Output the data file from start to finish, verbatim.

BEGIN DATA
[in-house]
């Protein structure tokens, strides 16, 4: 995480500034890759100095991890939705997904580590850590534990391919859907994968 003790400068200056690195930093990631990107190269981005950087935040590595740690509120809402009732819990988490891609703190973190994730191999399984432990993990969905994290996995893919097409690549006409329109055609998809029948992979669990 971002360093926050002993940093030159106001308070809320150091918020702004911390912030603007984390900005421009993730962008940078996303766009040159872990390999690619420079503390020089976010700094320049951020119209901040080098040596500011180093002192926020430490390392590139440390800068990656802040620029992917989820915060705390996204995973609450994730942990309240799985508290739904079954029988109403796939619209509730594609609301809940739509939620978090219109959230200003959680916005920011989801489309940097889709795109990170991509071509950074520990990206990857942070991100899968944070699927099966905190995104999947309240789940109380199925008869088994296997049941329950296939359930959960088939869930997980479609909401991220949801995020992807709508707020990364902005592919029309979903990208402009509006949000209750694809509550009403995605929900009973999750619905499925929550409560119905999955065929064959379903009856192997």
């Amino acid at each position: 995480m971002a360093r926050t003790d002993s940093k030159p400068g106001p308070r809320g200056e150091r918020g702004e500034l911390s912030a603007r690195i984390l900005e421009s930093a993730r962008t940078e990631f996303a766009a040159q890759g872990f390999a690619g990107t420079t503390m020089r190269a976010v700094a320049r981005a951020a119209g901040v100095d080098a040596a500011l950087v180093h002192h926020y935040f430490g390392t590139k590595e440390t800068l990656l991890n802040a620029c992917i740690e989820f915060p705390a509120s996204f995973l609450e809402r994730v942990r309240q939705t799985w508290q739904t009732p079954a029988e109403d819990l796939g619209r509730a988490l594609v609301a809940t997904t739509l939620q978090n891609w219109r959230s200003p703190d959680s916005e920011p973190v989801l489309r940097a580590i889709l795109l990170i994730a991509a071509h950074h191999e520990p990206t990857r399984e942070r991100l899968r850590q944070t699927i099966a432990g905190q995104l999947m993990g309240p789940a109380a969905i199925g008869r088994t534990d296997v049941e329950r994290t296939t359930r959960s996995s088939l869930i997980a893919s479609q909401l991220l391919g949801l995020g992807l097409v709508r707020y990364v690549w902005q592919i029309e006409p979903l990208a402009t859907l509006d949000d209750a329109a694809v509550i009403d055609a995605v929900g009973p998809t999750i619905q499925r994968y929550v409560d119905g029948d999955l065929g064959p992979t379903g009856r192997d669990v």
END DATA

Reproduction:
[in-house]
């Protein structure tokens, strides 16, 4: 995480500034890759100095991890939705997904580590850590534990391919859907994968 003790400068200056690195930093990631990107190269981005950087935040590595740690509120809402009732819990988490891609703190973190994730191999399984432990993990969905994290996995893919097409690549006409329109055609998809029948992979669990 971002360093926050002993940093030159106001308070809320150091918020702004911390912030603007984390900005421009993730962008940078996303766009040159872990390999690619420079503390020089976010700094320049951020119209901040080098040596500011180093002192926020430490390392590139440390800068990656802040620029992917989820915060705390996204995973609450994730942990309240799985508290739904079954029988109403796939619209509730594609609301809940739509939620978090219109959230200003959680916005920011989801489309940097889709795109990170991509071509950074520990990206990857942070991100899968944070699927099966905190995104999947309240789940109380199925008869088994296997049941329950296939359930959960088939869930997980479609909401991220949801995020992807709508707020990364902005592919029309979903990208402009509006949000209750694809509550009403995605929900009973999750619905499925929550409560119905999955065929064959379903009856192997």
């Amino acid at each position: 995480m971002a360093r926050t003790d002993s940093k030159p400068g106001p308070r809320g200056e150091r918020g702004e500034l911390s912030a603007r690195i984390l900005e421009s930093a993730r962008t940078e990631f996303a766009a040159q890759g872990f390999a690619g990107t420079t503390m020089r190269a976010v700094a320049r981005a951020a119209g901040v100095d080098a040596a500011l950087v180093h002192h926020y935040f430490g390392t590139k590595e440390t800068l990656l991890n802040a620029c992917i740690e989820f915060p705390a509120s996204f995973l609450e809402r994730v942990r309240q939705t799985w508290q739904t009732p079954a029988e109403d819990l796939g619209r509730a988490l594609v609301a809940t997904t739509l939620q978090n891609w219109r959230s200003p703190d959680s916005e920011p973190v989801l489309r940097a580590i889709l795109l990170i994730a991509a071509h950074h191999e520990p990206t990857r399984e942070r991100l899968r850590q944070t699927i099966a432990g905190q995104l999947m993990g309240p789940a109380a969905i199925g008869r088994t534990d296997v049941e329950r994290t296939t359930r959960s996995s088939l869930i997980a893919s479609q909401l991220l391919g949801l995020g992807l097409v709508r707020y990364v690549w902005q592919i029309e006409p979903l990208a402009t859907l509006d949000d209750a329109a694809v509550i009403d055609a995605v929900g009973p998809t999750i619905q499925r994968y929550v409560d119905g029948d999955l065929g064959p992979t379903g009856r192997d669990v």